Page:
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Im sure what you are feeling is brought on by others reactions. What you are experiencing is our very complex EDS. Fight it and dont give up. You are too young.

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Ah, impostor syndrome... I am doing a PhD and that hit me full on. But I have met (online, I am a distance learner so never go into my university) plenty of other post graduates who are the same. And thinking about it, it is better than being subject to the Dunning-Kruger effect! I think impostor syndrome, as long as we keep it under control, makes us work hard to make sure we are aware of those areas that we have to work on, but at the same time, shouldn't allow us to forget that we do hold more knowledge than others.

I am 58 now, and have failed at plan A for my life (professional classical musician), plan B (med school) and plan C (retire from banking at age 30 with enough money to retrain as an occupational therapist). I lost count of the 'plans' but I am determined to make this one, the PhD, to work.

Don't be worried about contacting the university disability people to let them know about things, if only so that if you have a flare up they will be understanding.

And as for the sadness, embrace it. it is part of you and will keep you going. To deny it or bury it will only cause problems. Look at it as trying to find the right place in life for yourself. It took me until my early 50s to figure a good place for myself, you have time!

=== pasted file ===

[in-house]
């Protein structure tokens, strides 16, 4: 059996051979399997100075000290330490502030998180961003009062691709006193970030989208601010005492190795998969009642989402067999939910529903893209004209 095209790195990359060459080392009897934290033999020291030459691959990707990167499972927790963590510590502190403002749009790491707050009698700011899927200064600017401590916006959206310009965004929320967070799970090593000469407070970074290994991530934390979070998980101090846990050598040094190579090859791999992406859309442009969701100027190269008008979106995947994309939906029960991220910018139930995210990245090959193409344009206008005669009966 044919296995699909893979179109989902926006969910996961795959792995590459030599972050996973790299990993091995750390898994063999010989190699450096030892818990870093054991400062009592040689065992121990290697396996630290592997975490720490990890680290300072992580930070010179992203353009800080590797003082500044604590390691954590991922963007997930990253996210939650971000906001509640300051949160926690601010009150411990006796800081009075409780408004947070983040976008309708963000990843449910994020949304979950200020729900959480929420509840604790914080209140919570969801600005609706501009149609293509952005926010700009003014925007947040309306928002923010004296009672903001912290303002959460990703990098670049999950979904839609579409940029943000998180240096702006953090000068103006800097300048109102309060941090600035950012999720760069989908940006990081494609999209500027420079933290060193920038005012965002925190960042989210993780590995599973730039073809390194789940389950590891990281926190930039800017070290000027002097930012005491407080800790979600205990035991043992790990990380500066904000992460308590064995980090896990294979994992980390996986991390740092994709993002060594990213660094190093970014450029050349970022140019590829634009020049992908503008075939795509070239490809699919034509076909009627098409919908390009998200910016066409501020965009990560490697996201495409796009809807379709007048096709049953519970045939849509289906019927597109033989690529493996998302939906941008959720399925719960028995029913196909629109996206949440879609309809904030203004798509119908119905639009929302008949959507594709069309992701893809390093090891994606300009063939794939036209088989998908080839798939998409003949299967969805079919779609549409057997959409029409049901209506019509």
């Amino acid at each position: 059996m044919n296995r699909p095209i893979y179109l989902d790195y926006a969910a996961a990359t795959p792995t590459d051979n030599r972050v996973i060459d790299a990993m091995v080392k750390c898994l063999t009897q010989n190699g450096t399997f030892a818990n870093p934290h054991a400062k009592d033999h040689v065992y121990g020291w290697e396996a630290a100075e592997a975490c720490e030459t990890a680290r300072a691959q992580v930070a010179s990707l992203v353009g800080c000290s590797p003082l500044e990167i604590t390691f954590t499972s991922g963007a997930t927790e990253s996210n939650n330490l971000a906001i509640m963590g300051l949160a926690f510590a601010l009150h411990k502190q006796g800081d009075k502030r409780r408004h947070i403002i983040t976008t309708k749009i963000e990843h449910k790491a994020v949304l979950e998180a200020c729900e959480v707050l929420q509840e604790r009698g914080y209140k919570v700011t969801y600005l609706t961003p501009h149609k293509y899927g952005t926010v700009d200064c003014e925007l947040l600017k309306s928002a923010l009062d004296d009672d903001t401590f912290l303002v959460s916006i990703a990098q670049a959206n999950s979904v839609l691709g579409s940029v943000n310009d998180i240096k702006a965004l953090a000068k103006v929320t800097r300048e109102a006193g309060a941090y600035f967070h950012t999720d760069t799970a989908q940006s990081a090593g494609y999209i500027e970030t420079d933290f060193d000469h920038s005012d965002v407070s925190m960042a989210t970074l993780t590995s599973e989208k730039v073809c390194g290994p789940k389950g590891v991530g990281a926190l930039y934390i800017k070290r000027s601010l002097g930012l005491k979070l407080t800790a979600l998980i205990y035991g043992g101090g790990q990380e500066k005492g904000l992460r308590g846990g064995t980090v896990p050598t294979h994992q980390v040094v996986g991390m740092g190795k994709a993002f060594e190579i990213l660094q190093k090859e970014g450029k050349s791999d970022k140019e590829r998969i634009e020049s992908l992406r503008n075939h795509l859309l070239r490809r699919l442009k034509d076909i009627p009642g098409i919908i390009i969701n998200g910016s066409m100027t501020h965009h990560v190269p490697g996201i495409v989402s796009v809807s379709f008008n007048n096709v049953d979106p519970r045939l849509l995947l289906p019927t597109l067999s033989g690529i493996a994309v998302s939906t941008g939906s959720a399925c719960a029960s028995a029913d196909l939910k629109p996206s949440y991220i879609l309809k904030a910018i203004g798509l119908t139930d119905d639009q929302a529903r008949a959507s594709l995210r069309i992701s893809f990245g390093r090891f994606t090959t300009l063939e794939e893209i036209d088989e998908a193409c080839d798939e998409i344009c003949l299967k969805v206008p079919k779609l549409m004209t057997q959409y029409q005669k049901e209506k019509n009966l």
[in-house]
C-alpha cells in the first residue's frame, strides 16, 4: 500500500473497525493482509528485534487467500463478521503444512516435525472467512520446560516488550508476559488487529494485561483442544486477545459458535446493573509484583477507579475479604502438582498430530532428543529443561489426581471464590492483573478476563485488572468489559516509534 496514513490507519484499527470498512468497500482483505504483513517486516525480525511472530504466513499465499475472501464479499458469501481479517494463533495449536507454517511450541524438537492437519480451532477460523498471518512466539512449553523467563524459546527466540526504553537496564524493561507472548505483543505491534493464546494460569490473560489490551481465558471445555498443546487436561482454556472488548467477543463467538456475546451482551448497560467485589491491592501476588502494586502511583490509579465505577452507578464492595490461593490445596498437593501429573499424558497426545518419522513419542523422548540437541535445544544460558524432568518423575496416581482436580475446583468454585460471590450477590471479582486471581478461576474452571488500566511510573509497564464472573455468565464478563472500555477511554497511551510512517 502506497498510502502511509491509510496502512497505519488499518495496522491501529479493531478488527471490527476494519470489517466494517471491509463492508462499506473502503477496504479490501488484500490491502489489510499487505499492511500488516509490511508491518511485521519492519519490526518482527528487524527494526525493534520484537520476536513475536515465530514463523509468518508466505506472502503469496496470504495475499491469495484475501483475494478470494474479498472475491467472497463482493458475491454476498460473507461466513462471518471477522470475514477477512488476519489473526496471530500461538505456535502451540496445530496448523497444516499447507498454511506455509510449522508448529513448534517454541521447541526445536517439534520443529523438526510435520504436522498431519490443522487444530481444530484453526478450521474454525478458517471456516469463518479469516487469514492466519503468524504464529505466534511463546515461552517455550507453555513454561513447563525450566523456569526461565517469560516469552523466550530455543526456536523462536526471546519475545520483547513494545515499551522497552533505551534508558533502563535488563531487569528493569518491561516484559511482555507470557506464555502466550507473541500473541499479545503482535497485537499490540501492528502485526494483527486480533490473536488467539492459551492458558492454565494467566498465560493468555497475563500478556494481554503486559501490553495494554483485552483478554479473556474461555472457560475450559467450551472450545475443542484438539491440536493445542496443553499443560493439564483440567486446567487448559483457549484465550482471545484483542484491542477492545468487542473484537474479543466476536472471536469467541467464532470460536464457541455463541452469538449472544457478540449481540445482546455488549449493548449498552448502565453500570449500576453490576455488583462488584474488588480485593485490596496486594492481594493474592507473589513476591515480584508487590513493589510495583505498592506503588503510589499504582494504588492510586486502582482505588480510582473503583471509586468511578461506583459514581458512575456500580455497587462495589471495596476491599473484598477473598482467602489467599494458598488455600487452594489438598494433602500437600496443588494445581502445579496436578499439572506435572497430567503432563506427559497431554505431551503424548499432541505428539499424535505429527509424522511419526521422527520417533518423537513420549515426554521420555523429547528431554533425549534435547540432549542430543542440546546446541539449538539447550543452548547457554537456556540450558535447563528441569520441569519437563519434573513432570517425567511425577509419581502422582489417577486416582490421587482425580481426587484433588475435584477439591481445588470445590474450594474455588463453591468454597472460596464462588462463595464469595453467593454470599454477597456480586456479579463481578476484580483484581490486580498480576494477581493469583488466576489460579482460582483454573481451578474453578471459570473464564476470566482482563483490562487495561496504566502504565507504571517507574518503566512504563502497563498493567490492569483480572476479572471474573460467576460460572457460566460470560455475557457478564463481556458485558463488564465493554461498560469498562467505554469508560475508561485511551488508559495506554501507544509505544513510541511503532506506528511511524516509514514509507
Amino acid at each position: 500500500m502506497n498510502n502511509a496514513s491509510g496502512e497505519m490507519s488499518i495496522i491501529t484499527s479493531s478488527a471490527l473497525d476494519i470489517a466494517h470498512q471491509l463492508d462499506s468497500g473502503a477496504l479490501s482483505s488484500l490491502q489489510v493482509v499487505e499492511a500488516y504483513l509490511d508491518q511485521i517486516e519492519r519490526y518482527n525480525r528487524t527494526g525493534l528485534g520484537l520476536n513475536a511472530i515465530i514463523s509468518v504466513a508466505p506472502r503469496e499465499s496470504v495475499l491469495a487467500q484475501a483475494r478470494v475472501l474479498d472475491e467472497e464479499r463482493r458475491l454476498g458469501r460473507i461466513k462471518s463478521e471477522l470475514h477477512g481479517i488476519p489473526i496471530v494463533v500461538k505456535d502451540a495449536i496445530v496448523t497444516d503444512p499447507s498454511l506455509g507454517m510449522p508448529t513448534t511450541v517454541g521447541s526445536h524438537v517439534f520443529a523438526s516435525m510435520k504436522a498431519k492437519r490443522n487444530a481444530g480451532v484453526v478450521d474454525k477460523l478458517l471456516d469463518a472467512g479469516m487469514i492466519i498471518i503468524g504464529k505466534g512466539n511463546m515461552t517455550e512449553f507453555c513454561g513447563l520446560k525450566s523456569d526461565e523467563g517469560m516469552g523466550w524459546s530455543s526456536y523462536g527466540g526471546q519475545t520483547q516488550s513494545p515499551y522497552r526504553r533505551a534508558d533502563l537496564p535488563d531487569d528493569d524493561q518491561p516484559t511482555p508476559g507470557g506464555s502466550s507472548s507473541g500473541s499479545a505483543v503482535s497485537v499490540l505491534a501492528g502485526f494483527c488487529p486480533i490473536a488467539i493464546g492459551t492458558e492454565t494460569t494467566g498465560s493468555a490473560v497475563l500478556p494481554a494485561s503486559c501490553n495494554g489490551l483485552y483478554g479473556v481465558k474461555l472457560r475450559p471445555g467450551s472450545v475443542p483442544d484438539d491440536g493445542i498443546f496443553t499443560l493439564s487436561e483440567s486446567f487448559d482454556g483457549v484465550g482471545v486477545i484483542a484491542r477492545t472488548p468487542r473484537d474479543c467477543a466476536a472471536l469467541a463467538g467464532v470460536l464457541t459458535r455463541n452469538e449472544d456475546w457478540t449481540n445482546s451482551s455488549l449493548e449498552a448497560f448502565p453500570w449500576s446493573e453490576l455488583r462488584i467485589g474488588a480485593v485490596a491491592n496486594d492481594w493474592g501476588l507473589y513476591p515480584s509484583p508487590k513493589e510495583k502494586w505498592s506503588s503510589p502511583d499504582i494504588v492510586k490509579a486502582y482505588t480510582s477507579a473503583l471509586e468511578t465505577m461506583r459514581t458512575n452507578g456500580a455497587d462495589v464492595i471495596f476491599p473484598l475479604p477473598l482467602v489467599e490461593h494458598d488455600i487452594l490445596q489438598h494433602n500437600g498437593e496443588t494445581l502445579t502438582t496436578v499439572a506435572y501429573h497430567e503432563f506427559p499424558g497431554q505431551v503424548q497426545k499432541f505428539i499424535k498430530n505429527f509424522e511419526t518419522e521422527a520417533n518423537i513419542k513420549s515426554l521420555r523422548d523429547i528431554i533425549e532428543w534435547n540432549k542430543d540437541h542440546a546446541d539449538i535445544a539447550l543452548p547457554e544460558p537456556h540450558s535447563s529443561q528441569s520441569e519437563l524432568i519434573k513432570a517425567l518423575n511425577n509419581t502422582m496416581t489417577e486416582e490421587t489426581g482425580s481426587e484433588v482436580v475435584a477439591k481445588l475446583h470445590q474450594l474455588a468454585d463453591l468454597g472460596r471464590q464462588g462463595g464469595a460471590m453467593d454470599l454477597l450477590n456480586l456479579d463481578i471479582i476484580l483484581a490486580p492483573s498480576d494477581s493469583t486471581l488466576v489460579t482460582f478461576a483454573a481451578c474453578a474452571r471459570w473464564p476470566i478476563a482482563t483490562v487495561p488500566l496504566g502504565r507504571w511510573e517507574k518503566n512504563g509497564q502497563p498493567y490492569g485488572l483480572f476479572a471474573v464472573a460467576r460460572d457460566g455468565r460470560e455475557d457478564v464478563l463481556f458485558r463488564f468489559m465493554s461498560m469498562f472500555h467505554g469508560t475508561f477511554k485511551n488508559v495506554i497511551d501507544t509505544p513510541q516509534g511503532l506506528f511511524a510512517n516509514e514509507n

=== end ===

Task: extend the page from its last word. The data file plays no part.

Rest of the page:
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Hi, I see you going through, a lot, if have already looked on YouTube, check out Dr d. Discoll, she a lot old YouTube info, as Doctor you would it would easy for her it took 10 yrs and cardiovascular, neurologist, and genetist to get full diagnosis, one of probably is Pots, myself I have H/EDS, with some Marfan, AF. Have pacemaker now. I hope this you to inpower to investigate on YouTube good luck


Thank you for posting this, I think many of us who were told for many years there is nothing wrong with's all in your head....have problems when they are then diagnosed because it is hard to shake off labels. I thought a diagnosis would make those labels drop off but they haven't and make things very hard. I give myself a hard time, struggle to take meds, struggle to pace myself or receive help from family and friends. I am currently off work with nerve pain in my arm and I feel like everyone thinks I'm putting it on/faking it. Be kind to yourself, try and get referred for some CBT I you feel it might help. Feeling saddness and denial are part of the grieving process. Grieving careers, lives we thought we would have, lost or changes in relationships. We all have to raise as much awareness of these conditions. Hope you enjoy the conference in friend is also attending xxxxx


Hello Emily.

Might I suggest you google Dr Sanjay Gupta, a cardiologist in York? He’s absolutely brilliant with POTS / Dysautonomia.

In fact, on 12 oct of this month he gave a short lecture on it . It is on you tube. It’s very good for newly diagnosed patients- it will help you with your management.

He also has a face book page with clips you can find where he gives little blips and tips on pots and management thereof.

I also have POTS. ( due to a mix of auto immune diseases that belong to the connective tissue disease group. ED is just one of a few. APS- Antiphospholipid syndrome is primary- lupus, Sjögren’s, chronic Inflammatory Demyelinating

Poly neuropathy, ... )

He echos what my cardiologist says. But I dr Gupta does a much better job at it!

I found this video link on a website for APS( Hughes Syndrome.) A fair number of us also have Ehlers Danlos.

There is a Facebook for GHIC and last week I think the YouTube link for dr Gupta was put on.